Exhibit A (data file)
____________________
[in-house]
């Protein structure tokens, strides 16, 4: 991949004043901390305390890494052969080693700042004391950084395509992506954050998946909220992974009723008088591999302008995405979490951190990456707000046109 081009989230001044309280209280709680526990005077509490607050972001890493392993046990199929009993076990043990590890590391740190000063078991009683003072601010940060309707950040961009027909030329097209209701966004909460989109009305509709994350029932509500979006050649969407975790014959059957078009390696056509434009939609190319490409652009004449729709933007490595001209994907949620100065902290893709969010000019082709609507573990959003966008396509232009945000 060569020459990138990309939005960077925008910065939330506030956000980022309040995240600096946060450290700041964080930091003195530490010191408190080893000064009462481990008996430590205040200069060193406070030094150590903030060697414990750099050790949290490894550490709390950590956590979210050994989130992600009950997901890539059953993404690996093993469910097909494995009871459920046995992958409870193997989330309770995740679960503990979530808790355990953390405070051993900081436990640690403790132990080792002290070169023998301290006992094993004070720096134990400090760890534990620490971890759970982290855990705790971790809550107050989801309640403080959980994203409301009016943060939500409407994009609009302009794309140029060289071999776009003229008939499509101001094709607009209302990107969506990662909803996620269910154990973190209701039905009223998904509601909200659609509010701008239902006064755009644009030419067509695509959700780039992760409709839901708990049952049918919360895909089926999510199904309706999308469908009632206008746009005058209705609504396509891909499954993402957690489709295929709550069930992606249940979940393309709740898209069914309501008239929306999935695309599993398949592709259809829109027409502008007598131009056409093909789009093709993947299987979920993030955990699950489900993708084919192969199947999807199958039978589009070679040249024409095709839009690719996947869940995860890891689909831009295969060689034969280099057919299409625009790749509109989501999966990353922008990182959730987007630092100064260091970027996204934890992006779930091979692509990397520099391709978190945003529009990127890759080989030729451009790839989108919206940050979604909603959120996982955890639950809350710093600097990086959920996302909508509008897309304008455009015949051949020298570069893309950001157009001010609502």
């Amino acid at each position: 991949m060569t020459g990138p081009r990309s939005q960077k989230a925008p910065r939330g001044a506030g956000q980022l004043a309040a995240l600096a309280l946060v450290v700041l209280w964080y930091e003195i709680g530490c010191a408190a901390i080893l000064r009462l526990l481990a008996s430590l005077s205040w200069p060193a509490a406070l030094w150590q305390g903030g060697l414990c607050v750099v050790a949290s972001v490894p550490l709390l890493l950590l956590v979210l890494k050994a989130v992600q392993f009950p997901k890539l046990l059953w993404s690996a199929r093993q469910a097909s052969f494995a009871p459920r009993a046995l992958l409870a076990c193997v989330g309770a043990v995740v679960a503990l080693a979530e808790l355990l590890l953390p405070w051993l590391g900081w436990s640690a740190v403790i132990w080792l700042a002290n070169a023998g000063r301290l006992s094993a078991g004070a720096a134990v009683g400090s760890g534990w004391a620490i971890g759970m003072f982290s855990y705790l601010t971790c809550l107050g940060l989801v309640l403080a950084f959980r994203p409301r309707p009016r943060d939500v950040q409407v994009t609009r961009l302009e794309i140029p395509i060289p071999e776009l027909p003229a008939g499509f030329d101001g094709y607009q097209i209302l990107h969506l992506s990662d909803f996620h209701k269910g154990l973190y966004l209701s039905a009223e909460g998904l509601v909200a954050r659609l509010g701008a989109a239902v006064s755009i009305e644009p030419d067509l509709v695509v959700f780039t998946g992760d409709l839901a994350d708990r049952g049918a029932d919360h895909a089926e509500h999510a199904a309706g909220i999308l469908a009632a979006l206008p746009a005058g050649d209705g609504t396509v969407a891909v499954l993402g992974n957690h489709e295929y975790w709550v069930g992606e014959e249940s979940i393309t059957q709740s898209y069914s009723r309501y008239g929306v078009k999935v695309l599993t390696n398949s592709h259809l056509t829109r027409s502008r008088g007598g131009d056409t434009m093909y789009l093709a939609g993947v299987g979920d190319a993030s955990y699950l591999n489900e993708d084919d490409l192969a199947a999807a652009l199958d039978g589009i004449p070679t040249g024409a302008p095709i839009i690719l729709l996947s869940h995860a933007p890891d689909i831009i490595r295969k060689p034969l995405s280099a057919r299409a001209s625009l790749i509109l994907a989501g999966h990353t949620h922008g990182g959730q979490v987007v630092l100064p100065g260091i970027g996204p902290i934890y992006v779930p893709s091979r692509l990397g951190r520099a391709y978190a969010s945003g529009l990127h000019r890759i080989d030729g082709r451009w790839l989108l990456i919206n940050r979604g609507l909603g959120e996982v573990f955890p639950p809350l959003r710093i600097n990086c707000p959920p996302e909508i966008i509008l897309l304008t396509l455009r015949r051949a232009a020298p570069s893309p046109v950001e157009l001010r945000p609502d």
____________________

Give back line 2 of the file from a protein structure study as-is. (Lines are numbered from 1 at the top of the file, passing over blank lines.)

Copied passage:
């Protein structure tokens, strides 16, 4: 991949004043901390305390890494052969080693700042004391950084395509992506954050998946909220992974009723008088591999302008995405979490951190990456707000046109 081009989230001044309280209280709680526990005077509490607050972001890493392993046990199929009993076990043990590890590391740190000063078991009683003072601010940060309707950040961009027909030329097209209701966004909460989109009305509709994350029932509500979006050649969407975790014959059957078009390696056509434009939609190319490409652009004449729709933007490595001209994907949620100065902290893709969010000019082709609507573990959003966008396509232009945000 060569020459990138990309939005960077925008910065939330506030956000980022309040995240600096946060450290700041964080930091003195530490010191408190080893000064009462481990008996430590205040200069060193406070030094150590903030060697414990750099050790949290490894550490709390950590956590979210050994989130992600009950997901890539059953993404690996093993469910097909494995009871459920046995992958409870193997989330309770995740679960503990979530808790355990953390405070051993900081436990640690403790132990080792002290070169023998301290006992094993004070720096134990400090760890534990620490971890759970982290855990705790971790809550107050989801309640403080959980994203409301009016943060939500409407994009609009302009794309140029060289071999776009003229008939499509101001094709607009209302990107969506990662909803996620269910154990973190209701039905009223998904509601909200659609509010701008239902006064755009644009030419067509695509959700780039992760409709839901708990049952049918919360895909089926999510199904309706999308469908009632206008746009005058209705609504396509891909499954993402957690489709295929709550069930992606249940979940393309709740898209069914309501008239929306999935695309599993398949592709259809829109027409502008007598131009056409093909789009093709993947299987979920993030955990699950489900993708084919192969199947999807199958039978589009070679040249024409095709839009690719996947869940995860890891689909831009295969060689034969280099057919299409625009790749509109989501999966990353922008990182959730987007630092100064260091970027996204934890992006779930091979692509990397520099391709978190945003529009990127890759080989030729451009790839989108919206940050979604909603959120996982955890639950809350710093600097990086959920996302909508509008897309304008455009015949051949020298570069893309950001157009001010609502």